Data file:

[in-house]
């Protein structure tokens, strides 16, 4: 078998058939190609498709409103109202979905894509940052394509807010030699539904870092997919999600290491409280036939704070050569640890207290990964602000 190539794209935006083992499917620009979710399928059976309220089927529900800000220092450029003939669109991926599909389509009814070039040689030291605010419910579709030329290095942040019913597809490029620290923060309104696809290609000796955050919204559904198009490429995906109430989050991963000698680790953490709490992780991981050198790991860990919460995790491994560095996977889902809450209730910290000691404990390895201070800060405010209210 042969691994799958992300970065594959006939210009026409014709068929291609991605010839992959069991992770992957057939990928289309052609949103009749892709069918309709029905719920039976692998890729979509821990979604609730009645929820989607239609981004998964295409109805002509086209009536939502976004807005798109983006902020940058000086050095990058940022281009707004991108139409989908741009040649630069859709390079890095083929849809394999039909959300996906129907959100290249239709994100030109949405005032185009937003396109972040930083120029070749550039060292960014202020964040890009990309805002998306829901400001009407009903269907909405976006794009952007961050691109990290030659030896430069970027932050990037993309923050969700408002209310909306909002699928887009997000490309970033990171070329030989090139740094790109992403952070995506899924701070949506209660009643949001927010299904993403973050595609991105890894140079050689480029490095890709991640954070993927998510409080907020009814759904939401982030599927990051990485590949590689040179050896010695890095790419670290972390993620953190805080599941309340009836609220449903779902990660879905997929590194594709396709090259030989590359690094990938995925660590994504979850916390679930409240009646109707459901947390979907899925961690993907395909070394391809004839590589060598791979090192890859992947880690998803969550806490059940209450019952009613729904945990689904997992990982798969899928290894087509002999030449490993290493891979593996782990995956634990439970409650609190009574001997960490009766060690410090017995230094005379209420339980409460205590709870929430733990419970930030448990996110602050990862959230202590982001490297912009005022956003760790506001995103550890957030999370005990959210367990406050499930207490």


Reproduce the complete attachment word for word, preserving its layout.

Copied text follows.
[in-house]
């Protein structure tokens, strides 16, 4: 078998058939190609498709409103109202979905894509940052394509807010030699539904870092997919999600290491409280036939704070050569640890207290990964602000 190539794209935006083992499917620009979710399928059976309220089927529900800000220092450029003939669109991926599909389509009814070039040689030291605010419910579709030329290095942040019913597809490029620290923060309104696809290609000796955050919204559904198009490429995906109430989050991963000698680790953490709490992780991981050198790991860990919460995790491994560095996977889902809450209730910290000691404990390895201070800060405010209210 042969691994799958992300970065594959006939210009026409014709068929291609991605010839992959069991992770992957057939990928289309052609949103009749892709069918309709029905719920039976692998890729979509821990979604609730009645929820989607239609981004998964295409109805002509086209009536939502976004807005798109983006902020940058000086050095990058940022281009707004991108139409989908741009040649630069859709390079890095083929849809394999039909959300996906129907959100290249239709994100030109949405005032185009937003396109972040930083120029070749550039060292960014202020964040890009990309805002998306829901400001009407009903269907909405976006794009952007961050691109990290030659030896430069970027932050990037993309923050969700408002209310909306909002699928887009997000490309970033990171070329030989090139740094790109992403952070995506899924701070949506209660009643949001927010299904993403973050595609991105890894140079050689480029490095890709991640954070993927998510409080907020009814759904939401982030599927990051990485590949590689040179050896010695890095790419670290972390993620953190805080599941309340009836609220449903779902990660879905997929590194594709396709090259030989590359690094990938995925660590994504979850916390679930409240009646109707459901947390979907899925961690993907395909070394391809004839590589060598791979090192890859992947880690998803969550806490059940209450019952009613729904945990689904997992990982798969899928290894087509002999030449490993290493891979593996782990995956634990439970409650609190009574001997960490009766060690410090017995230094005379209420339980409460205590709870929430733990419970930030448990996110602050990862959230202590982001490297912009005022956003760790506001995103550890957030999370005990959210367990406050499930207490």